Fibroadenomas

Fibroadenomas are benign tumors made up of both glandular breast tissue and stromal (connective) tissue. They are most common in young women in their 20s and 30s, but they may be found at any age. The use of birth control pills before age 20 is linked to the risk of fibroadenomas.

Some fibroadenomas are too small to feel and can be seen only under the microscope, but some are several inches across. They tend to be round and have borders that are distinct from the surrounding breast tissue. They often feel like a marble within the breast. You can move them under the skin and they are usually firm and not tender. Some women have only one fibroadenoma, but others may have many.

Fibroadenomas can be diagnosed by fine needle aspiration or core needle biopsy. Most fibroadenomas are simple fibroadenomas. They look the same all over (uniform) when seen under a microscope. They do not increase breast cancer risk. But some fibroadenomas contain other components (macrocysts, sclerosing adenosis, calcifications, or apocrine changes). Women with these complex fibroadenomas have a slightly increased risk of breast cancer (about 1½ to 2 times the risk of women with no breast changes).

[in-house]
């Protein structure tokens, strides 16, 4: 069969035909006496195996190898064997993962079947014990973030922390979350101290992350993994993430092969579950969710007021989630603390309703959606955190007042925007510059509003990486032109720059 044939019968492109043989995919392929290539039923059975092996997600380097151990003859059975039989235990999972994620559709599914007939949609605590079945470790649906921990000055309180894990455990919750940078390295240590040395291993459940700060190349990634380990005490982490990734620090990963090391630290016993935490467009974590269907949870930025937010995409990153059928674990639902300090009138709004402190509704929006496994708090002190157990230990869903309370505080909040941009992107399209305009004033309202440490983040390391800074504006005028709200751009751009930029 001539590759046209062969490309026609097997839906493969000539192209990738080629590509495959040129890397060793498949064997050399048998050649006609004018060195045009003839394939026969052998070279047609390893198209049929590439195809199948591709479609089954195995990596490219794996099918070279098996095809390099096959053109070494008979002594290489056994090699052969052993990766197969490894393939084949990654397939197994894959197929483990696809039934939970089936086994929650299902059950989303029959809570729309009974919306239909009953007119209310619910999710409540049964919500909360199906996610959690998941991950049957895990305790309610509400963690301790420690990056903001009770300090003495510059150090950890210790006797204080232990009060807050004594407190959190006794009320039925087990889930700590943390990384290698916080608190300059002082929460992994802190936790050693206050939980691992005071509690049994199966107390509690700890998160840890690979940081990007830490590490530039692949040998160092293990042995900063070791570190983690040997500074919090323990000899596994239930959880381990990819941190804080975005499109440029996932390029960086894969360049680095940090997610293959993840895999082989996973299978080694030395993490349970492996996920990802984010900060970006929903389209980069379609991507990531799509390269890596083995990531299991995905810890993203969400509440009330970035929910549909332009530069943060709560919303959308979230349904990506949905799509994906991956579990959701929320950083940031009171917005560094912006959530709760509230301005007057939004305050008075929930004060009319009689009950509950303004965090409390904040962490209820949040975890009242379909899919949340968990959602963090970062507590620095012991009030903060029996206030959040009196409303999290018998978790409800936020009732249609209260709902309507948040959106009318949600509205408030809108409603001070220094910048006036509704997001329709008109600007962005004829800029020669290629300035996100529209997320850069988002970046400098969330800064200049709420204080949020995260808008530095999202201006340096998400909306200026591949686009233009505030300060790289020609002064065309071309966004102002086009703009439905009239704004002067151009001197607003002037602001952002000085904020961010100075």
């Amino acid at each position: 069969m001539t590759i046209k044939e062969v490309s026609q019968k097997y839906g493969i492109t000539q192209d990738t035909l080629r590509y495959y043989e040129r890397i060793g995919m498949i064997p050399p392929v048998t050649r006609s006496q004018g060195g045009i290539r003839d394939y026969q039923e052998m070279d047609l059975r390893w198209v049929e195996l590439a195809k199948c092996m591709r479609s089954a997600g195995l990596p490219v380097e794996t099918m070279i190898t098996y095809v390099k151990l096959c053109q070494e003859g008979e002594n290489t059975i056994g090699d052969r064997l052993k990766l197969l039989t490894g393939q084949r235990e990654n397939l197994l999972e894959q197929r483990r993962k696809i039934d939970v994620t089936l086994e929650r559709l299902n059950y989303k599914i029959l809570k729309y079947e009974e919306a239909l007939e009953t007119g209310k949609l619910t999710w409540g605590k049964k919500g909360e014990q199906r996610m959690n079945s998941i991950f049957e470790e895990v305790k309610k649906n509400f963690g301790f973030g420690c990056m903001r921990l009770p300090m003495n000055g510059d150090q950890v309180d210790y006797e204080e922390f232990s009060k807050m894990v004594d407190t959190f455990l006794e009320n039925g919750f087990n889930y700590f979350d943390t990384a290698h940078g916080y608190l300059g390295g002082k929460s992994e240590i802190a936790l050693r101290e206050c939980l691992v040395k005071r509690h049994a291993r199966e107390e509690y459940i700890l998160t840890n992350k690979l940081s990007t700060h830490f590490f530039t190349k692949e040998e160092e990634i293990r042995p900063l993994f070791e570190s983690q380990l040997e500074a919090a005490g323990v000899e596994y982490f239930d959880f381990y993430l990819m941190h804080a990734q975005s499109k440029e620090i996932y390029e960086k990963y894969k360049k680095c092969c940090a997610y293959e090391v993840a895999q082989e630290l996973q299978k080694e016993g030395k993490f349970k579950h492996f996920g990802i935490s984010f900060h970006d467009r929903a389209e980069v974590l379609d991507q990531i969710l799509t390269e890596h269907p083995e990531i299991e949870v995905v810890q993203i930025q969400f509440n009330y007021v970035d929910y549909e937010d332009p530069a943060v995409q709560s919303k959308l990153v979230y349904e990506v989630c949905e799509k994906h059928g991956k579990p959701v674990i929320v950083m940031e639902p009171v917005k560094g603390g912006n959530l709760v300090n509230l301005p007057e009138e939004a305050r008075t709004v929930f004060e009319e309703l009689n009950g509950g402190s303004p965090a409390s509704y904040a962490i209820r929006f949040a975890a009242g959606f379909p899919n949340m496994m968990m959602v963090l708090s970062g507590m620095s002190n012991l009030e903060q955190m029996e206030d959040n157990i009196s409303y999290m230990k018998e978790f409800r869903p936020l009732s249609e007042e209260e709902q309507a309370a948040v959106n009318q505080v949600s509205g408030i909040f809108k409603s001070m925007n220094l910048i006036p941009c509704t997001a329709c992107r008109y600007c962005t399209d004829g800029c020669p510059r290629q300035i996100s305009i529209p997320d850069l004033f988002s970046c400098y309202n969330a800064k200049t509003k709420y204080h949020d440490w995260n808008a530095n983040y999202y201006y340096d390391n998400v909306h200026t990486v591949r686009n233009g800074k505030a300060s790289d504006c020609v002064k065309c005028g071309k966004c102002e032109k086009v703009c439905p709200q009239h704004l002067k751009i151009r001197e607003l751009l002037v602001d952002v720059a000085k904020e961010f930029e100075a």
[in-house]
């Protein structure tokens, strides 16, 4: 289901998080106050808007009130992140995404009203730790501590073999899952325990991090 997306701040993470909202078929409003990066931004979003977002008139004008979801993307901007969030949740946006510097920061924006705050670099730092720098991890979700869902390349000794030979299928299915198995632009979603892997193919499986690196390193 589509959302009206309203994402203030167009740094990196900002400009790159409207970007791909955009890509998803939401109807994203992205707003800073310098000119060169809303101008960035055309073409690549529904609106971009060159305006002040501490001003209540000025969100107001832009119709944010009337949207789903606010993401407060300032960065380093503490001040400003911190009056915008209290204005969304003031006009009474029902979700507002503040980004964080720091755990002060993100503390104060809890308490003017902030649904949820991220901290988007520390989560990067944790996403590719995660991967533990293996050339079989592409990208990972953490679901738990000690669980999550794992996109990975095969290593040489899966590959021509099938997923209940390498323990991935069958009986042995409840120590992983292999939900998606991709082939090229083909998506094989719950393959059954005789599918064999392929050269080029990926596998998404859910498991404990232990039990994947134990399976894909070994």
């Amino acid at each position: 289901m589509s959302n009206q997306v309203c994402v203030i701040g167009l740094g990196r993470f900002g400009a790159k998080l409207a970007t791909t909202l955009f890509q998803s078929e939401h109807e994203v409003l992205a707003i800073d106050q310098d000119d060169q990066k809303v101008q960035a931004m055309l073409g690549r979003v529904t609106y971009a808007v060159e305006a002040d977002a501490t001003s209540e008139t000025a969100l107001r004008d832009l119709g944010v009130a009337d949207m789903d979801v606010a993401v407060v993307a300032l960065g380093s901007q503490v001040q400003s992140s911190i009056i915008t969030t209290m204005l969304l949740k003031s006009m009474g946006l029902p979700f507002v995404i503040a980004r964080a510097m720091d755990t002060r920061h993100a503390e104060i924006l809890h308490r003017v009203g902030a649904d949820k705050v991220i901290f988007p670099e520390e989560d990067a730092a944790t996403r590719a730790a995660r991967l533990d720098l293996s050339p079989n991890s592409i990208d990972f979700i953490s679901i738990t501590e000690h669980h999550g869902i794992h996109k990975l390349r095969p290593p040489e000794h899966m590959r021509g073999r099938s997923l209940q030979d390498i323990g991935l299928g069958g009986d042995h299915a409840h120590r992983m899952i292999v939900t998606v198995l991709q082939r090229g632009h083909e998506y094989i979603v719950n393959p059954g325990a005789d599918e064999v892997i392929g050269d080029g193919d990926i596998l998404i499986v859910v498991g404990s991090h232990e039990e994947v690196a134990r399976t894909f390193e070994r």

Many doctors recommend removing fibroadenomas, especially if they keep growing or if they change the shape of the breast. Sometimes (especially in middle-aged or elderly women) these tumors stop growing or even shrink on their own, without any treatment. In this case, as long as the doctors are certain the masses are really fibroadenomas and not breast cancer, they may be left in place and watched to be sure they don’t grow. This approach is useful for women with many fibroadenomas that are not growing. In such cases, removing them all might mean removing a lot of nearby normal breast tissue, causing scarring that would change the shape and texture of the breast. This could also make future physical exams and mammograms harder to interpret.

It is important for women who have fibroadenomas that have not been removed to have breast exams regularly to make sure the mass is not growing.

Sometimes one or more new fibroadenomas grow after one is removed. This means that another fibroadenoma has formed — it does not mean that the old one has come back.